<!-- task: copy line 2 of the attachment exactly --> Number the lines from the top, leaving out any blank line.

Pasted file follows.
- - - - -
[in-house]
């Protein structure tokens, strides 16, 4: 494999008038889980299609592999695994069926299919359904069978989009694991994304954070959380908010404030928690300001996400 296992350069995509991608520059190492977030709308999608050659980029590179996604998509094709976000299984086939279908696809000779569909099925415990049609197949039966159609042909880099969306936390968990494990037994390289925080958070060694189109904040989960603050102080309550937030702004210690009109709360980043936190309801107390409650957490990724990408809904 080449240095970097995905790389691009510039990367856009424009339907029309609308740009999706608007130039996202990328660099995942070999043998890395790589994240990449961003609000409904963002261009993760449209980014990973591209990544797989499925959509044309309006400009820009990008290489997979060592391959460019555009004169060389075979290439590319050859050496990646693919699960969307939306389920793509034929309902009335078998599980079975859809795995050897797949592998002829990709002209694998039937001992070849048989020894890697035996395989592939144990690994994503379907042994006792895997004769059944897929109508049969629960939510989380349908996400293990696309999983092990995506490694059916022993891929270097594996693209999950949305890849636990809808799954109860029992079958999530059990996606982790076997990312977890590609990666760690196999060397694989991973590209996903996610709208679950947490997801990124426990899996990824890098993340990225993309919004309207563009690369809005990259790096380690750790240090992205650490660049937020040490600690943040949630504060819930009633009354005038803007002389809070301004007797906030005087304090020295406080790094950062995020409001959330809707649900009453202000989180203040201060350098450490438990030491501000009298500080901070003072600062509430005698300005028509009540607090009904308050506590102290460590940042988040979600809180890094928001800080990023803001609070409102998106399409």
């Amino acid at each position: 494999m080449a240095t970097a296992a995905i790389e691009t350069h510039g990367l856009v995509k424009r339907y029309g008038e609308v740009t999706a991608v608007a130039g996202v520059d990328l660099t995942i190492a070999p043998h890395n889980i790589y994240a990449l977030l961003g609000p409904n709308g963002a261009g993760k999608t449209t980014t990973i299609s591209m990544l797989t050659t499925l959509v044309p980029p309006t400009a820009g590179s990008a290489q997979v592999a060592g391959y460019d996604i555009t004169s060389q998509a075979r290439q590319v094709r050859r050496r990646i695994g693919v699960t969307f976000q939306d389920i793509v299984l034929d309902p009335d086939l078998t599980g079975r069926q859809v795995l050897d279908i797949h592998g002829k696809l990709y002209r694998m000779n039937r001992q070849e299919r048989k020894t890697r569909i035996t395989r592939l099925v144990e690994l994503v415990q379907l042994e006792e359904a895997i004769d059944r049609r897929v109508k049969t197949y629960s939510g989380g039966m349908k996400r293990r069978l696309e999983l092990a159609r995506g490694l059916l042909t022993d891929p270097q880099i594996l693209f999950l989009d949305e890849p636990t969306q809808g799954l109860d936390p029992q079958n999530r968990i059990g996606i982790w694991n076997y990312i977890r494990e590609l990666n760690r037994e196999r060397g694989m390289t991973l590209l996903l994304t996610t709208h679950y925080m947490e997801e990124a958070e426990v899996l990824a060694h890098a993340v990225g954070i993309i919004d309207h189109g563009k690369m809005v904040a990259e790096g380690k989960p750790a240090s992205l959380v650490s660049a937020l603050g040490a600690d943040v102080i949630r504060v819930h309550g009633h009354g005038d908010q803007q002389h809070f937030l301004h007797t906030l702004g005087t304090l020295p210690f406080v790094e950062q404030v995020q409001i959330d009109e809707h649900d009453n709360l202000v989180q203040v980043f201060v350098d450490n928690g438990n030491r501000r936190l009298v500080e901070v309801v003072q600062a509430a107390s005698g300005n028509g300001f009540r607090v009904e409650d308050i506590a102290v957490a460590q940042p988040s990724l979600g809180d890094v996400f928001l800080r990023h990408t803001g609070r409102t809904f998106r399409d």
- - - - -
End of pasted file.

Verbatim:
């Protein structure tokens, strides 16, 4: 494999008038889980299609592999695994069926299919359904069978989009694991994304954070959380908010404030928690300001996400 296992350069995509991608520059190492977030709308999608050659980029590179996604998509094709976000299984086939279908696809000779569909099925415990049609197949039966159609042909880099969306936390968990494990037994390289925080958070060694189109904040989960603050102080309550937030702004210690009109709360980043936190309801107390409650957490990724990408809904 080449240095970097995905790389691009510039990367856009424009339907029309609308740009999706608007130039996202990328660099995942070999043998890395790589994240990449961003609000409904963002261009993760449209980014990973591209990544797989499925959509044309309006400009820009990008290489997979060592391959460019555009004169060389075979290439590319050859050496990646693919699960969307939306389920793509034929309902009335078998599980079975859809795995050897797949592998002829990709002209694998039937001992070849048989020894890697035996395989592939144990690994994503379907042994006792895997004769059944897929109508049969629960939510989380349908996400293990696309999983092990995506490694059916022993891929270097594996693209999950949305890849636990809808799954109860029992079958999530059990996606982790076997990312977890590609990666760690196999060397694989991973590209996903996610709208679950947490997801990124426990899996990824890098993340990225993309919004309207563009690369809005990259790096380690750790240090992205650490660049937020040490600690943040949630504060819930009633009354005038803007002389809070301004007797906030005087304090020295406080790094950062995020409001959330809707649900009453202000989180203040201060350098450490438990030491501000009298500080901070003072600062509430005698300005028509009540607090009904308050506590102290460590940042988040979600809180890094928001800080990023803001609070409102998106399409």